The expression of culture through language. In most instances, it serves as the foundation for ethnic, regional, national, or even global identity. Like the two sides of a single sheet of paper, language and culture are entangled. Both of them are perceptive and capable of adjusting to changing conditions. Language fully expresses people's values and norms, and as values and norms are inherently changeable, language must adapt to cultural changes. A complicated and analogous relationship exists between language and culture. Language defines, transmits, and sustains culture, which is a creation of the human mind. Without a doubt, there is a symbiotic relationship between language and culture. Through a Semiotic Analysis of "Nine Lives: In Search of the Lost" this paper aims to explore Language and Culture.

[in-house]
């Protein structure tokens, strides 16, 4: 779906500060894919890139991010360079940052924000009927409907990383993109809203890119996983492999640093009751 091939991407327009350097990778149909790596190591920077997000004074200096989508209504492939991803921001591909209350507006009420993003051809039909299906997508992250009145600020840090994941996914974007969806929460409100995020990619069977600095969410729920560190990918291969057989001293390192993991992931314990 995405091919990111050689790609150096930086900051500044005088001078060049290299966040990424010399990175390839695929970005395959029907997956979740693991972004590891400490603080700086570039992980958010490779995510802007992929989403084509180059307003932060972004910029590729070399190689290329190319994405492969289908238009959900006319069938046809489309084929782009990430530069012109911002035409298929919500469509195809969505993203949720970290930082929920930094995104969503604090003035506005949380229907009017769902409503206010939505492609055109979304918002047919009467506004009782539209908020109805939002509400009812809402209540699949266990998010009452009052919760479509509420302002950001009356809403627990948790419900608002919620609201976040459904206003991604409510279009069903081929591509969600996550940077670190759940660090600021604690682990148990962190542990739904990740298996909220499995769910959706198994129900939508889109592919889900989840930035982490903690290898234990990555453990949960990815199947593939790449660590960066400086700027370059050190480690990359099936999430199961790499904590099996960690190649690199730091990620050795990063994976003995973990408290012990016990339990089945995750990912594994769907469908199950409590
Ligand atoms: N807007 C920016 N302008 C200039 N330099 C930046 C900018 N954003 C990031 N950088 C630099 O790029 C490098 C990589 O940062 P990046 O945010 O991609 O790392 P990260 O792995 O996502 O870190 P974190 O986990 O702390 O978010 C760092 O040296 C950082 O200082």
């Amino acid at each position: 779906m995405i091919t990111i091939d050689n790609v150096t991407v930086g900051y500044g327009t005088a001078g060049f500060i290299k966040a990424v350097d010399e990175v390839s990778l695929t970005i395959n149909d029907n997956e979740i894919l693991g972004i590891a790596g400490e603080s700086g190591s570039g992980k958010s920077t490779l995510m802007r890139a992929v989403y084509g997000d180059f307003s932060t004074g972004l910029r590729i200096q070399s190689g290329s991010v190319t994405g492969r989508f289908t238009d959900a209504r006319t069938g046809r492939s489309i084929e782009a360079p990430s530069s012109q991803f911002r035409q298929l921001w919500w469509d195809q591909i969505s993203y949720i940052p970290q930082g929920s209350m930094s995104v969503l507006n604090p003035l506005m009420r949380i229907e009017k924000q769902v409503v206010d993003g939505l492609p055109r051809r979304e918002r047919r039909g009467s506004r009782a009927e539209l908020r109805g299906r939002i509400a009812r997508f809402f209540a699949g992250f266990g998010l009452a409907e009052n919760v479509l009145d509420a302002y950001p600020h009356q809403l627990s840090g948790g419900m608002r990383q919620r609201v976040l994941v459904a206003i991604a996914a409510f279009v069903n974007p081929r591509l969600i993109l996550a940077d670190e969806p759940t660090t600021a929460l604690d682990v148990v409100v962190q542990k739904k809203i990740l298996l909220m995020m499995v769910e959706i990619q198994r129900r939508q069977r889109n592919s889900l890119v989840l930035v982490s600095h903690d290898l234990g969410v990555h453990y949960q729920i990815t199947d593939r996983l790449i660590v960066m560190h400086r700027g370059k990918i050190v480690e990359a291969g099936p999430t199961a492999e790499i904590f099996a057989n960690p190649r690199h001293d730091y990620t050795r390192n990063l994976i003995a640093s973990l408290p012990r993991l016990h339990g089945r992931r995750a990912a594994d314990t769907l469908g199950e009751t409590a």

In this essay, William Dalrymple's "Nine Lives: In Search of Sacred in Modern India" will be used as a case study to examine language and culture through semiotic analysis. By British journalist William Dalrymple, this work is a travelogue that combines anthropological investigation with introspective thought. To choose nine Indians whose lives had been strongly influenced by faith, Dalrymple travelled the nation. With profound insight, he records these lives. India's religious diversity is examined in this nonfiction piece. Language in this novel can be used to identify each character's cultural identity. After fighting against the Chinese invasion of Tibet, a Buddhist monk dedicates the remainder of his life to hand-printing the greatest prayer flags as a kind of restitution to India. As she witnesses her best friend ritually starve herself to death, a Jain nun exercises her capacity for detachment. Nine people, nine lives—each following a different religious path and telling a fascinating tale that reflects the Indian subcontinent's rich cultural diversity.